Three Tory MPs ‘open talks to defect to Labour’


Three male Tory MPs who won their seats in 2019 are in discussions to switch parties.

Keir Starmer speaking at the dispatch box of the House of Commons on the sacking of P&O Ferries workers at PMQs

As pressure continues to mount on Boris Johnson from within his own party, after two humiliating by-election defeats last week, three Tory MPs are reported to be in talks to defect to the Labour Party.

Sources within the Labour Party are said to have briefed that the three male Tory MPs who won their seats in 2019 are in discussions to switch parties.

The Telegraph reports that the three red wall Conservatives believe that they could well end up losing their seats at the next election if they do not defect to the Labour Party.

It is believed that the no-confidence vote which Boris Johnson won, albeit with a larger than expected rebellion, prompted the MPs in question to start thinking about their futures.

The paper reports: “One source who has spoken to the MPs said they were frustrated with the “ideological direction” of the Conservative Party.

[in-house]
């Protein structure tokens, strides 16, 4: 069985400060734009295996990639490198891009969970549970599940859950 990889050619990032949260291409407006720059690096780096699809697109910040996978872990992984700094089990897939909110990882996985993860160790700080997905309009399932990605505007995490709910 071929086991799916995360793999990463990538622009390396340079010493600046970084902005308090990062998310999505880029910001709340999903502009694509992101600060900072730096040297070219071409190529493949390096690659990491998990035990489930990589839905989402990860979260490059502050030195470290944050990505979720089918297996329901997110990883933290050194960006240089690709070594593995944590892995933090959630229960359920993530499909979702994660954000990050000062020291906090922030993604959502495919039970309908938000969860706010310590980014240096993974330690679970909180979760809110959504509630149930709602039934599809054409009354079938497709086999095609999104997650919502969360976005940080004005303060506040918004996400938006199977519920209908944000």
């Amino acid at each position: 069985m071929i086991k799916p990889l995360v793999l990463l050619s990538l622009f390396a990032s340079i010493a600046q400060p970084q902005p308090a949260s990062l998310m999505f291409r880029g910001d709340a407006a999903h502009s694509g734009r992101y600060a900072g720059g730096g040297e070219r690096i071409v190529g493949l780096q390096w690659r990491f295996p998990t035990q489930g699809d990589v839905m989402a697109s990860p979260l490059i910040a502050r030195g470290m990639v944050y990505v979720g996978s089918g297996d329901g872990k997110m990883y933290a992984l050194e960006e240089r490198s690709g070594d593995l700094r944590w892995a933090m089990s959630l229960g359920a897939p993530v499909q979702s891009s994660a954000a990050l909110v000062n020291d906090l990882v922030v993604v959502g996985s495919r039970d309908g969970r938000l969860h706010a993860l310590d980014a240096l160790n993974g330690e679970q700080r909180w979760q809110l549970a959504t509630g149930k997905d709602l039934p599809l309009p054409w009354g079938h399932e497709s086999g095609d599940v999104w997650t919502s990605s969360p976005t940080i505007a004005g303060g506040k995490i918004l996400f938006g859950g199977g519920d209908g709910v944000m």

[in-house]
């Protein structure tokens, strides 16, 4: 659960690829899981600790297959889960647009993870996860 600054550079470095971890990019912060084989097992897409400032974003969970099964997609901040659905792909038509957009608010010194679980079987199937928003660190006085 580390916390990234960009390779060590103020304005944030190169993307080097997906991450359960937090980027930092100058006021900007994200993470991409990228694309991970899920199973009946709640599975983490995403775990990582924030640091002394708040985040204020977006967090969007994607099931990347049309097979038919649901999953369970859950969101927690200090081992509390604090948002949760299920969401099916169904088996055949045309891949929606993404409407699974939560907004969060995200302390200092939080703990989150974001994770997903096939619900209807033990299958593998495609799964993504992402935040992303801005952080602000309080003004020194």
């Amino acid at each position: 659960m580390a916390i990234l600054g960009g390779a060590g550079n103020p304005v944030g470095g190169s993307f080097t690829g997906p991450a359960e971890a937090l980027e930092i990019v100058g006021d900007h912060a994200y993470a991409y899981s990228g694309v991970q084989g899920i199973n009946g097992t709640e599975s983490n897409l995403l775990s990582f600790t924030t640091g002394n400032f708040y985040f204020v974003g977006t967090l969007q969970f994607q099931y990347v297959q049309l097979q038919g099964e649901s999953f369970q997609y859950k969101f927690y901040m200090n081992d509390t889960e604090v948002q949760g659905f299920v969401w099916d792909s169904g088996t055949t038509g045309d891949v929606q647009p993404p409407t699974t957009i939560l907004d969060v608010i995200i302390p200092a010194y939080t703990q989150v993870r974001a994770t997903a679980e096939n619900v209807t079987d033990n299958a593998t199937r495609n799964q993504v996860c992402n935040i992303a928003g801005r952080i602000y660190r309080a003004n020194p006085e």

“A second said talks with one Conservative were at initial stages, but another was in live discussions with the Labour whips’ office. The whips’ office declined to comment.”

Keir Starmer also refused to deny reports that Labour is in talks with several Tory MPs about defecting, during an appearance at the New Statesman’s Politics Live conference earlier today.

News of potential defections comes after former Tory MP Christian Wakeford  crossed the floor to join the Labour Party.

In his letter, Mr Wakeford said Labour was “ready to provide an alternative government that this country can be proud of, and not embarrassed by”.

Meanwhile, Conservative Party MPs are this week resubmitting letters of no confidence in Boris Johnson to the 1922 committee, in a desperate bid to topple the prime minister.

While Johnson is attending the G7 summit in Germany, his announcement that he intended to run for a third term and govern into the mid 2030s, is said to have provoked Tory MPs into resubmitting a new wave of letters.

One former Cabinet minister told the Telegraph: “Talking about a third term before even winning a second is taking voters for granted – that usually doesn’t end well.”

Basit Mahmood is editor of Left Foot Forward

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